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Kyle Dubay and Bo Shepherd are building something special
Running a business

Kyle Dubay and Bo Shepherd are building something special

Name: Kyle Dubay and Bo Shepherd


Location: Detroit, MI


Business: Woodward Throwbacks

Woodward Throwbacks

Tell us a little bit about your business and how you got started.

My partner, Bo, and I started this 10 years ago. At that time, the city landscape was a little bit different than it is now. There was a lot of illegal dumping happening all over the city. So, if you're not familiar, that’s when people who are construction workers, or whatever, they have all this debris, and they just dump it in the middle of the street instead of actually throwing it away. Because the city was so vacant. Bo and I were biking around the city all the time and seeing this. And we'd see things sometimes that would strike our eye like, "Oh, that's really cool."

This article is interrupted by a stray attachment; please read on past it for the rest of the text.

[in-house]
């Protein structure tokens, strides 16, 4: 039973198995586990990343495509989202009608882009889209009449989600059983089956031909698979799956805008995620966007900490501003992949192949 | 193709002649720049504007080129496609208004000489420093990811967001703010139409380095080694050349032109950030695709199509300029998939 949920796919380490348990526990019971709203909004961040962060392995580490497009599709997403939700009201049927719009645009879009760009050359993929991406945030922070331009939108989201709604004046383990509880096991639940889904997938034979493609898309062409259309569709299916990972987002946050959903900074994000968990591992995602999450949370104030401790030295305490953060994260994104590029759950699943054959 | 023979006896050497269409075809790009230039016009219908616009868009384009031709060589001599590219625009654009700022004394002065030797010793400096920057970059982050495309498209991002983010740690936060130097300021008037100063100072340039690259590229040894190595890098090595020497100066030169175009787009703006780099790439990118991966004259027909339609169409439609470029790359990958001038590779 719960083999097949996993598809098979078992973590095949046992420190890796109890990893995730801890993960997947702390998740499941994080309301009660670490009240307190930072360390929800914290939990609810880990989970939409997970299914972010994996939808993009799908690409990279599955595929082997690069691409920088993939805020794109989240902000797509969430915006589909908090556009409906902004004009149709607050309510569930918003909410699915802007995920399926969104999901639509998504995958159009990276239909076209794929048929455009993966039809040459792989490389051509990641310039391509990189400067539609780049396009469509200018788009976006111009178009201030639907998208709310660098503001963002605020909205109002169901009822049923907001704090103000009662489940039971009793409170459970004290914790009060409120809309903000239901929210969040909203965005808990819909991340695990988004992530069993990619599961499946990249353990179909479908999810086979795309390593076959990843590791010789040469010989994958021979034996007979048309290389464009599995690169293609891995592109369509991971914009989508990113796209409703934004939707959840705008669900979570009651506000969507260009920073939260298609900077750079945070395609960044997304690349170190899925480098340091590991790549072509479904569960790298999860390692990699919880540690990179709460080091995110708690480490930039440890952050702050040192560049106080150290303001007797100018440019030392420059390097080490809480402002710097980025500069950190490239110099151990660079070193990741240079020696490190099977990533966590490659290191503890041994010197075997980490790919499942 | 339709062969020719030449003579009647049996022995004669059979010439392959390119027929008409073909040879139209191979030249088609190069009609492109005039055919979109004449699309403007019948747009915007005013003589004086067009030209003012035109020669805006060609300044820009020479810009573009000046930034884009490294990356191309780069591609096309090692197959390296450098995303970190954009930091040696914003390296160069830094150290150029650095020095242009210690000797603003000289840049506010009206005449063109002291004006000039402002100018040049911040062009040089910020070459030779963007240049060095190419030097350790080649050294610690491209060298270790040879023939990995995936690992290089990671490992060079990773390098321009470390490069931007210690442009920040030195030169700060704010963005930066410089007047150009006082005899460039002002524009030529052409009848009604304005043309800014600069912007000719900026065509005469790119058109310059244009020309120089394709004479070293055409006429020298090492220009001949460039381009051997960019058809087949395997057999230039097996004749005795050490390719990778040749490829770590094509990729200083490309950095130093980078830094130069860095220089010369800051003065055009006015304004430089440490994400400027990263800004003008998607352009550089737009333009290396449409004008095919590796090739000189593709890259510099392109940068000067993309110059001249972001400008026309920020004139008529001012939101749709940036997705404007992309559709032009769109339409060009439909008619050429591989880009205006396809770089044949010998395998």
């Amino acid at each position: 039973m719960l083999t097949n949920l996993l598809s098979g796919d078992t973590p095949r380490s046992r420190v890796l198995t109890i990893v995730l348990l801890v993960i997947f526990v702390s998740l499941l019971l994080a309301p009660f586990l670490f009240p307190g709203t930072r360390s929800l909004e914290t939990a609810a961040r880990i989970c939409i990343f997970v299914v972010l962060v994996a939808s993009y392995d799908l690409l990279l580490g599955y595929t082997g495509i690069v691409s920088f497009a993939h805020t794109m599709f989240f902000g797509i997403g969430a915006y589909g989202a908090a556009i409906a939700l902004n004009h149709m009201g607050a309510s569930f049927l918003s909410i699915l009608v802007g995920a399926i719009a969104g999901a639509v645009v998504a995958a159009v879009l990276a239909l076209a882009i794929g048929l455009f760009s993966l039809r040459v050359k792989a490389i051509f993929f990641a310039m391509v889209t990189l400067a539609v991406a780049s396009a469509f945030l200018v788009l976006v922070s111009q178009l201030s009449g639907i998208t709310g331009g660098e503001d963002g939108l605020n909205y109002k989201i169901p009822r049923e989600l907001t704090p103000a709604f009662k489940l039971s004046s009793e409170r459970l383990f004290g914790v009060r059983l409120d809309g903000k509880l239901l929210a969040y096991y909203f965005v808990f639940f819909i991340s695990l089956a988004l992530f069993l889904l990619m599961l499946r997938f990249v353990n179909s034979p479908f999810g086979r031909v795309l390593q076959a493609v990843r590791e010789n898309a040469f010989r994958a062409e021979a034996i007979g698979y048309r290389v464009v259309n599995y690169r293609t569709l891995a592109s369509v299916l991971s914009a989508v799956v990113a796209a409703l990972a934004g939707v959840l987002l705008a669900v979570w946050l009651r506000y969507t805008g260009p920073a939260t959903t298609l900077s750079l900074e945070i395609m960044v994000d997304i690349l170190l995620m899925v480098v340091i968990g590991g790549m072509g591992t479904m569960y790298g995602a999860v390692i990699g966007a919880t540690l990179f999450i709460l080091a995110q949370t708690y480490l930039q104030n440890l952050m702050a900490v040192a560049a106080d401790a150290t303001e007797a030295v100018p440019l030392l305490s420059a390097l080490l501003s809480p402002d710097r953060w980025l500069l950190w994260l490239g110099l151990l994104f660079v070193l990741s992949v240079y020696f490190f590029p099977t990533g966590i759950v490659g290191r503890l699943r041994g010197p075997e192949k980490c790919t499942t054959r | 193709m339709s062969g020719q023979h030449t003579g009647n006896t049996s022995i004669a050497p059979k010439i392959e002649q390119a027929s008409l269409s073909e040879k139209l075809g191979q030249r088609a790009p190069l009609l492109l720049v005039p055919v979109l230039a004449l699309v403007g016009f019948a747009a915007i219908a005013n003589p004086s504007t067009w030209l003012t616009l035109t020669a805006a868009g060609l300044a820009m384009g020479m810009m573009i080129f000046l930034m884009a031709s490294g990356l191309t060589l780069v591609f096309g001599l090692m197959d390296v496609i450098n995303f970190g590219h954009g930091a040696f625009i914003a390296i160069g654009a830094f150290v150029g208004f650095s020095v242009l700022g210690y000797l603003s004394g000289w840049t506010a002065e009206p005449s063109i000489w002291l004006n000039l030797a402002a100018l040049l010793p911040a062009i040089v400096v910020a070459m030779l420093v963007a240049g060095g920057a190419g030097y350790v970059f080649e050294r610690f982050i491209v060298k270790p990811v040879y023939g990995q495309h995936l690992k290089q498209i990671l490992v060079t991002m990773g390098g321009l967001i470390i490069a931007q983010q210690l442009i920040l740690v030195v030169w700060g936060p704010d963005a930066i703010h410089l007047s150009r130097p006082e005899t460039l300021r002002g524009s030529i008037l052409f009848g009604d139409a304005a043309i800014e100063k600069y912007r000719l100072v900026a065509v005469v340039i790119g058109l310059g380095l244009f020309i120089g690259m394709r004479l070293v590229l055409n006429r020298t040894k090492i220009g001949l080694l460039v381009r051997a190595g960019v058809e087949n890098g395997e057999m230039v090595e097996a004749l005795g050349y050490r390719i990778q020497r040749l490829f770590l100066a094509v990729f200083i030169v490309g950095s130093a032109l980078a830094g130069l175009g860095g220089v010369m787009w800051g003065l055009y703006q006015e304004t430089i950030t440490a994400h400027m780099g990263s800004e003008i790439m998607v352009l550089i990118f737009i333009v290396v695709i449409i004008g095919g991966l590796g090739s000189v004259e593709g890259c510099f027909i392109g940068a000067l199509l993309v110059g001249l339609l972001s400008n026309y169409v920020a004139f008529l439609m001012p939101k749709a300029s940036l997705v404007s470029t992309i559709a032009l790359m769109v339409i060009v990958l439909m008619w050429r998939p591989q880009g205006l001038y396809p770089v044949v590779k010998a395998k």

We started making furniture and decor for our apartments, and then thought, "Hey, maybe we could go to the farmer's market, and people would be interested in some of this stuff." And we did really well. We went back the next week, did well again, and it just kept snowballing from there. So we’re 10 years in, and it's changed a lot, but the main idea has been the same.


How does running your own business make you feel?


Stressed. Tired. But definitely a sense of accomplishment. We're in this awesome building that we bought. We're in our 20s. People who live in other cities could have never imagined owning a 25,000-square-foot building. And it's a really awesome thing. We have taught so many people along the way to have our sense of style and creativity. I think that's something that's been rewarding, as well, is bringing people into our world.

Were there things you needed to teach yourself about running a business?